It’s time for the competition to start. About this time of year, every group on campus starts battling to out-raise and out-serve the chapter next door. This competition might help us do more, but is it helping us do better?
I remember a specific moment last semester when I congratulated a student who raised over $1000 for a philanthropic event. Her response was, “it doesn’t matter, we didn’t win.” When did winning the competition become more important than the benefit of the dollars raised or the impact of the hours served?
I’m pretty sure my creed says, “to those whom my life may touch in slight measure, may I give graciously of what is mine,” not “for those whom my life may touch in slight measure, may I do enough to beat the other chapters and win the big shiny trophy.”
What has more meaning: the trophy? Your new dance routine? The cool costume? The press release? Your name in the paper?
Or is it the smile on the kid’s face? The squeeze of an old man’s hand? The new drawing on your wall from the children’s home? The trail you just cleared or the wheelchair ramp you just built? Do we really feel better about the win than about enriching lives?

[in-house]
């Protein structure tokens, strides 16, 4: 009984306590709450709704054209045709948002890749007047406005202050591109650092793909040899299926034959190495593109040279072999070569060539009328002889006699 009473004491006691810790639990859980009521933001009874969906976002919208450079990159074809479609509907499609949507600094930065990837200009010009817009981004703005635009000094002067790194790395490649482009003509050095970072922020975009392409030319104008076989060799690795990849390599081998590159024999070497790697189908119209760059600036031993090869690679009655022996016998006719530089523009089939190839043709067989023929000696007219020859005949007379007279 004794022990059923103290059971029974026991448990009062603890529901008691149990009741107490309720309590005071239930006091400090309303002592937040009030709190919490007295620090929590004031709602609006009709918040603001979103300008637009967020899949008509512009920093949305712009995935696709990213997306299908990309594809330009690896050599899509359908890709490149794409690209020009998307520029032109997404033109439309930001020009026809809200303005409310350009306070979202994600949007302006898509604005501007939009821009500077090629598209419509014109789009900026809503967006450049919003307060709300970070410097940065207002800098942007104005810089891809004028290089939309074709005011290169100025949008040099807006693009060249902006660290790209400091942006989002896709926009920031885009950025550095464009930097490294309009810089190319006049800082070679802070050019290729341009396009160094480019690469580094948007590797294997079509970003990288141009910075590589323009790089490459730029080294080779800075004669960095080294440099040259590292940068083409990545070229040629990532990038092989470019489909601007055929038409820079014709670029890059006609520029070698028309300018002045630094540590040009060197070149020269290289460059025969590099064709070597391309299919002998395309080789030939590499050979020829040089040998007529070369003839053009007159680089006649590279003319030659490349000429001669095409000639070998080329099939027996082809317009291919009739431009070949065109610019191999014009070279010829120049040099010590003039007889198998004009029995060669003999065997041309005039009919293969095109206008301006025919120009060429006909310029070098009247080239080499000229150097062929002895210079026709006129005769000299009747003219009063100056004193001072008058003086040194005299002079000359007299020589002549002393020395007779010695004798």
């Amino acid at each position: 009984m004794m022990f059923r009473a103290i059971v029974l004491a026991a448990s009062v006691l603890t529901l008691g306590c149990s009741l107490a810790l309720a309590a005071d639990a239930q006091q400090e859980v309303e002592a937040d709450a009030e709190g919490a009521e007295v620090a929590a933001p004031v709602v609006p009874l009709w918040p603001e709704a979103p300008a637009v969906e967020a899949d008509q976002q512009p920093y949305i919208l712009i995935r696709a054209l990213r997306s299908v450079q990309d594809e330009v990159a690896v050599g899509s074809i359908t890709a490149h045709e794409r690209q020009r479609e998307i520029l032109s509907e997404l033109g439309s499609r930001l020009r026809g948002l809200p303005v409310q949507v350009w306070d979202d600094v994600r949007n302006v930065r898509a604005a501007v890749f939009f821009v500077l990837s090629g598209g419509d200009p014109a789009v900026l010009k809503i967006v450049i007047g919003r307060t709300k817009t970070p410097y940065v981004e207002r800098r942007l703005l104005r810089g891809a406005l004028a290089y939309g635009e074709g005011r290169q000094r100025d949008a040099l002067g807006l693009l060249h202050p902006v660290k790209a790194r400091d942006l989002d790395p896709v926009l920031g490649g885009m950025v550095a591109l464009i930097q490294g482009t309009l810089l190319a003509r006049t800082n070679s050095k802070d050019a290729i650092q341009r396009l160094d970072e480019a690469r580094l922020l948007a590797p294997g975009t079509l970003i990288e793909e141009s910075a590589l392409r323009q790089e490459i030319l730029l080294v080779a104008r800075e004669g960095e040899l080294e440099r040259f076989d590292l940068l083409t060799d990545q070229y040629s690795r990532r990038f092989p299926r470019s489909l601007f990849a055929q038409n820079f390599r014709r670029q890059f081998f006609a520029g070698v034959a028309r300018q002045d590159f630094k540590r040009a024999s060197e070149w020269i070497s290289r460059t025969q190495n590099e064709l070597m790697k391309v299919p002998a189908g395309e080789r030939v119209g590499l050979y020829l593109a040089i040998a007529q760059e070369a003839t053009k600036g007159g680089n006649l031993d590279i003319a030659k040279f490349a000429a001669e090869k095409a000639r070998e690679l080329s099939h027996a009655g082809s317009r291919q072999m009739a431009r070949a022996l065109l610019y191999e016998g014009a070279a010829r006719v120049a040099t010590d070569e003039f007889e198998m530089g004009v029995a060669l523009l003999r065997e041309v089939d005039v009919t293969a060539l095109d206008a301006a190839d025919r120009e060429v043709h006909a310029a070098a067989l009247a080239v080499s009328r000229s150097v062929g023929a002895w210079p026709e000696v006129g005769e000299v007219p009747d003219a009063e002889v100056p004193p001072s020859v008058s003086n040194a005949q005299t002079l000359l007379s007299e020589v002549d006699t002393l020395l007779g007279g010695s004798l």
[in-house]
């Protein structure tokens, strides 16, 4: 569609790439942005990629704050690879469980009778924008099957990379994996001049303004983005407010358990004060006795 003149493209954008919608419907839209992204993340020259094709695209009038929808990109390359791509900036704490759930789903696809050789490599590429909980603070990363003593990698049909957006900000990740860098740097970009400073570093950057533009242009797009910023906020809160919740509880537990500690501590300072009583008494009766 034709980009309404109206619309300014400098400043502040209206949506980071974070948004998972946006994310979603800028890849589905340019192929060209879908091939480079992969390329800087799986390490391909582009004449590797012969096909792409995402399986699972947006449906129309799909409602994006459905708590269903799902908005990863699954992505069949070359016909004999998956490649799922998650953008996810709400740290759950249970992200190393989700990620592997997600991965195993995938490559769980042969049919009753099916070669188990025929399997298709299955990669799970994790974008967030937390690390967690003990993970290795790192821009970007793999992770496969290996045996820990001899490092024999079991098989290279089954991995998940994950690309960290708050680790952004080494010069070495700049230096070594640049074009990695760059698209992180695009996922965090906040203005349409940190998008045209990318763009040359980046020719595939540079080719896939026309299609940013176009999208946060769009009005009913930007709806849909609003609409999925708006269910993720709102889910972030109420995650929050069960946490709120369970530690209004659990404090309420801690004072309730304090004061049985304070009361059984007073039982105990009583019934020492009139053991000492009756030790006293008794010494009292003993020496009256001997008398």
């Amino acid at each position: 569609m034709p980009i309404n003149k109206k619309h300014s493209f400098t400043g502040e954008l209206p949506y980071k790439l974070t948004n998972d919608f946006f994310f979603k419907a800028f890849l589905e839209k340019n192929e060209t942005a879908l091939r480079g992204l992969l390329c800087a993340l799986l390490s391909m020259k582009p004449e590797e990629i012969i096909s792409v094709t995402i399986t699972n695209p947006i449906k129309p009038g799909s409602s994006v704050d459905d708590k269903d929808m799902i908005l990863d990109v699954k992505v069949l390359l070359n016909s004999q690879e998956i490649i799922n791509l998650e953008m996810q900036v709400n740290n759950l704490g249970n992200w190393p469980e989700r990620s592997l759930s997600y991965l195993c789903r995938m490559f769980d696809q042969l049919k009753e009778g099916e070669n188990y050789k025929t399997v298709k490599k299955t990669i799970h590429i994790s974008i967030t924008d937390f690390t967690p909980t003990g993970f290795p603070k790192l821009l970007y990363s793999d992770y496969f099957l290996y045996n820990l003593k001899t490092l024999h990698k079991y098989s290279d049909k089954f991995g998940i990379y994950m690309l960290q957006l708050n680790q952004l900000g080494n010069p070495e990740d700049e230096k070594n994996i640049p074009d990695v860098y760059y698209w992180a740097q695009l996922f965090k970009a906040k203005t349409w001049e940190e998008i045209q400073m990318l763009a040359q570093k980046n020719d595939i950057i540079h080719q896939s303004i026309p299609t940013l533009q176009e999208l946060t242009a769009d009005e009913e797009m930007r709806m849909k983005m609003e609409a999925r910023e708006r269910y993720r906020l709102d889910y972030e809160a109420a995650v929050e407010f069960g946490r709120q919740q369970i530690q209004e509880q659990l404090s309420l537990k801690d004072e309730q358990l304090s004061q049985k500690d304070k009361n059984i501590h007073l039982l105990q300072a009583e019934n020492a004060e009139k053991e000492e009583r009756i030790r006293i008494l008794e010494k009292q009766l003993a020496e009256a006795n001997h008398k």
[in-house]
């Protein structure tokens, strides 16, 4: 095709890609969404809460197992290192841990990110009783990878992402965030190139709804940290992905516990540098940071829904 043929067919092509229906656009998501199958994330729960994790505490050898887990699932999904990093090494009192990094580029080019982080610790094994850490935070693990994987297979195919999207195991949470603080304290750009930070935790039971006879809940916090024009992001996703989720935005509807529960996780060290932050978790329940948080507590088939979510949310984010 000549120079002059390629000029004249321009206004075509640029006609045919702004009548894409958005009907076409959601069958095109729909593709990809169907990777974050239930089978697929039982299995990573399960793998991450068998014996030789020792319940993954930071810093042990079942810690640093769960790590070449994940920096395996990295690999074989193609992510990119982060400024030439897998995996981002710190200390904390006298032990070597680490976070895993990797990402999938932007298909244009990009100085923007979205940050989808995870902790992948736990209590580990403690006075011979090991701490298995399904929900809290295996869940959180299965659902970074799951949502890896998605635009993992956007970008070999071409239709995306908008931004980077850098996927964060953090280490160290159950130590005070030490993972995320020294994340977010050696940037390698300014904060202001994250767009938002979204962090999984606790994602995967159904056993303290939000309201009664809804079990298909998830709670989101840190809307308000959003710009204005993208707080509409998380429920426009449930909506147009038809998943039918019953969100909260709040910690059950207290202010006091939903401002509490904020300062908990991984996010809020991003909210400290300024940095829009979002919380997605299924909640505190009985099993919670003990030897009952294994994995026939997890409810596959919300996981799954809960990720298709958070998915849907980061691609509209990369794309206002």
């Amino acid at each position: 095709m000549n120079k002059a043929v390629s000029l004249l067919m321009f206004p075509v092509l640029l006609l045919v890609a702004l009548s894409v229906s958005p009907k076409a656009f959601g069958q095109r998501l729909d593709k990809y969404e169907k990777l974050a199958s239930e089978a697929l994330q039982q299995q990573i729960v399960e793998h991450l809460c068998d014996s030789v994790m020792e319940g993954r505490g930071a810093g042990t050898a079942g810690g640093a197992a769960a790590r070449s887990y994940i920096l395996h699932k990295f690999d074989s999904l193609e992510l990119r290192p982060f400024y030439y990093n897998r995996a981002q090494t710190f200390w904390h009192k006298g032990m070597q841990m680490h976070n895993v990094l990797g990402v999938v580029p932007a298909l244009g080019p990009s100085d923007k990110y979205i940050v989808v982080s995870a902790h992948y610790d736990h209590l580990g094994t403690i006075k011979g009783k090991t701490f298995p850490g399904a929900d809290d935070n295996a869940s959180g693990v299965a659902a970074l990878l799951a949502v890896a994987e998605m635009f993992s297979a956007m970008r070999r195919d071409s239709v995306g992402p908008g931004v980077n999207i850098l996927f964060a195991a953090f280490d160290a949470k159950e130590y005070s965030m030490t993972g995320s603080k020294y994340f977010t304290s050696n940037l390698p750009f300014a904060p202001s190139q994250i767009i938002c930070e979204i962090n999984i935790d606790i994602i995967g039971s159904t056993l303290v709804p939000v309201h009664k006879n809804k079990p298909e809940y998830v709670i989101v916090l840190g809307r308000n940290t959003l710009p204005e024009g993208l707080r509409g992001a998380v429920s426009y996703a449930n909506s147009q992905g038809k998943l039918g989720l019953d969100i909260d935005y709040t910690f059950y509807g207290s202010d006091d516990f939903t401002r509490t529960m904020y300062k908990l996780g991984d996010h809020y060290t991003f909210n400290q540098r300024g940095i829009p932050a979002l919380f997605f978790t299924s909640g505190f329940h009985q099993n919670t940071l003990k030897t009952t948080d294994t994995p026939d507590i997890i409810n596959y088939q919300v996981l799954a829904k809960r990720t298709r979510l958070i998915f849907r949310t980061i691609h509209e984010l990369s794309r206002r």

Fraternal organizations were created to change the world by bringing noble principles to life in our communities. We should be known for the lasting impact we make through service and philanthropic donations. We should strive to bring peoples’ dreams to life and change their world forever.
Next year, some other organization will top you in the competition. You might earn bragging rights for twelve short months, but no one really cares whether you won. They care about the money, food, or awareness you raised. They care about the lives you touched.
When you graduate, what will you take with you? Years from now, will reach out to grab the trophy, or the picture of a person who beamed with delight because you spent a day with them.
The impact matters more. Let’s get it right from the start.